### Theory:

In this module, let's learn in detail about the types of State legislature.
State legislature occupies a central position in the political system of a state.

First coming to the organisation of State legislature, most states follow Unicameral system (lower house alone ) while some states follow Bi-cameral legislature ( Upper and lower houses).

In India 6 states follow the bicameral system: Andhra Pradesh, Bihar, Karnataka, Maharashtra, Telangana and Uttar Pradesh, have bicameral Legislatures, the rest all have Unicameral Legislatures. The Jammu & Kashmir Legislative Council, the upper house of the Assembly was abolished recently, when the State was converted into an Union territory.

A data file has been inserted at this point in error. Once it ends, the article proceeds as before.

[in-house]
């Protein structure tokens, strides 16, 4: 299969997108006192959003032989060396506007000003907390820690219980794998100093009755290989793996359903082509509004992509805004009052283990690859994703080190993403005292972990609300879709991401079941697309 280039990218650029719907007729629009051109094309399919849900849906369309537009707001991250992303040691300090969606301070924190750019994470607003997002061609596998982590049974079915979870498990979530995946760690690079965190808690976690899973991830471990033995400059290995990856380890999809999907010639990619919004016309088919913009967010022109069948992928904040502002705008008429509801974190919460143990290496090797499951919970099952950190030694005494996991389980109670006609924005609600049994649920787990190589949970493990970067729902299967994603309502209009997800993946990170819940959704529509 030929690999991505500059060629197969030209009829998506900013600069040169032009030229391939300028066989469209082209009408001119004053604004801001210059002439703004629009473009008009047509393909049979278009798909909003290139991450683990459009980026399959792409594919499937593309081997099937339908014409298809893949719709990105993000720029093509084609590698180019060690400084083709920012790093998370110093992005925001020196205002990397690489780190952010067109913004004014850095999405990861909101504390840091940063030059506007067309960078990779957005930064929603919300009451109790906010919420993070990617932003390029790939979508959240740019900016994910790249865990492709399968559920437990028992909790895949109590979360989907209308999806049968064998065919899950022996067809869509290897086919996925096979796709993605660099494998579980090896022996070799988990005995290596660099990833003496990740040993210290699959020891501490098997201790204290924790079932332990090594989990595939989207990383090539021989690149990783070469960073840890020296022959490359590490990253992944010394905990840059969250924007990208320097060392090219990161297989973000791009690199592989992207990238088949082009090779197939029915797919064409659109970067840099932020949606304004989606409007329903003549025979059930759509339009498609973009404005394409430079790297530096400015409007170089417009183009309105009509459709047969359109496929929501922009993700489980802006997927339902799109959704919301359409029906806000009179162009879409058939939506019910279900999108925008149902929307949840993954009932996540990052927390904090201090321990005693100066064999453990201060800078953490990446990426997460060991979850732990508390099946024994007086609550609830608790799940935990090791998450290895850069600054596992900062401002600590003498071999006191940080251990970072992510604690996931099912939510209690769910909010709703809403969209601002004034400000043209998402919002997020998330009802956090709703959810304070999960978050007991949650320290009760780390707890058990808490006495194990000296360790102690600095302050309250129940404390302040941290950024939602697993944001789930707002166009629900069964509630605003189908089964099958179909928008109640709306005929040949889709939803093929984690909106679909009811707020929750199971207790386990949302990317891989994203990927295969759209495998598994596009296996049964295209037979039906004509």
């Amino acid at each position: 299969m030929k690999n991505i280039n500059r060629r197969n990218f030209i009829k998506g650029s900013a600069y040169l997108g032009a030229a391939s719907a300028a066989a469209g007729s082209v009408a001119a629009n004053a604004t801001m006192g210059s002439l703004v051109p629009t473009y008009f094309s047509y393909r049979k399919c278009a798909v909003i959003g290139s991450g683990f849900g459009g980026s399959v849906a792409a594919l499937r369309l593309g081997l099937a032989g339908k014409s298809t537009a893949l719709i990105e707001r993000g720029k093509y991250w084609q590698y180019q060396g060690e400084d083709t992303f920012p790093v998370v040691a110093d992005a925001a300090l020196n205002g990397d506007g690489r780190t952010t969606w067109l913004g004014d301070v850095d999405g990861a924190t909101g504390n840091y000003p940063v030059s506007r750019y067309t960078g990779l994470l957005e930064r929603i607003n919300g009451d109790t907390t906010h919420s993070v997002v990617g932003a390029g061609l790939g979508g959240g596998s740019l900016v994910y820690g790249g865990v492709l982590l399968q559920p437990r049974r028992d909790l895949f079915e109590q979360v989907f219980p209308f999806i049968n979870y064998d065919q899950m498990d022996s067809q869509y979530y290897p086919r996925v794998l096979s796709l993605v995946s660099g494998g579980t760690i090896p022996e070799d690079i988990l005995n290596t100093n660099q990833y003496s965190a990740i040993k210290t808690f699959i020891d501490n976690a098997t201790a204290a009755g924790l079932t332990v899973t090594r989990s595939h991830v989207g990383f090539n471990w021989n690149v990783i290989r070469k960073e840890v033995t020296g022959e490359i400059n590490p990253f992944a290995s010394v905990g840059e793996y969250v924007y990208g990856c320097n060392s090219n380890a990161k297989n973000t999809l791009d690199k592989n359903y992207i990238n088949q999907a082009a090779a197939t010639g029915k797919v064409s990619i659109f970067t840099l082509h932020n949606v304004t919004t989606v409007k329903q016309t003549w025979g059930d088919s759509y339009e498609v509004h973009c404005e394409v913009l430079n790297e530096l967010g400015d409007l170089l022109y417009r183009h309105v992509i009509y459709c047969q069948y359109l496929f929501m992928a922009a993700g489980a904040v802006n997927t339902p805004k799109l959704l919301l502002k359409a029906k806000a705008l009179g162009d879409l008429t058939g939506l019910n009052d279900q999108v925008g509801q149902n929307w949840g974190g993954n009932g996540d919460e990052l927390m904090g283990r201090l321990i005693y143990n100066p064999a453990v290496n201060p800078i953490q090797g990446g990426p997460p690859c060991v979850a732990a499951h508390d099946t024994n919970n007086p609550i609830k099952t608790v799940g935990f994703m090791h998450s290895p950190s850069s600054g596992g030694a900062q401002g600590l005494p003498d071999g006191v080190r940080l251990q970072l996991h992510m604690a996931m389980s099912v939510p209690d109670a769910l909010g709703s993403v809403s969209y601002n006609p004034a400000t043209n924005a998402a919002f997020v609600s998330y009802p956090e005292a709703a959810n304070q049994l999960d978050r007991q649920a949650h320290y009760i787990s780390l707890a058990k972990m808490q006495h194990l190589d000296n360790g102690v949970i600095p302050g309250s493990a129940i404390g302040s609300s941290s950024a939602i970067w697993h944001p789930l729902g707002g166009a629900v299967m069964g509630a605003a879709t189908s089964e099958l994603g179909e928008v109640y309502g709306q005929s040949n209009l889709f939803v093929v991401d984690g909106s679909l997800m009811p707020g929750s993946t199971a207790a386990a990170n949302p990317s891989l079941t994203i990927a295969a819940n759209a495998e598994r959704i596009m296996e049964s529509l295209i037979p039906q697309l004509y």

The Parliament can abolish a legislative council (where it already exists) or create it (where it does not exist).
The legislative council of Tamil Nadu had been abolished in $$1986$$.

For electing representatives to Parliament or State legislatures, elections must be conducted where people must vote to choose their representatives, for this purpose constituencies are created, explanation for this follows,

Territorial Constituencies : For the purpose of holding direct elections to the assembly, each state is divided into territorial constituencies. The demarcation of these constituencies is done in such a manner that the ratio between the population of each constituency and the number of seats allotted to it is the same throughout the state.
In other words, the Constitution ensures that there is uniformity of representation between different constituencies in the state.
Number of Assembly constituencies (MLA): $$234$$
Number of Parliamentary Constituencies(MP): $$39$$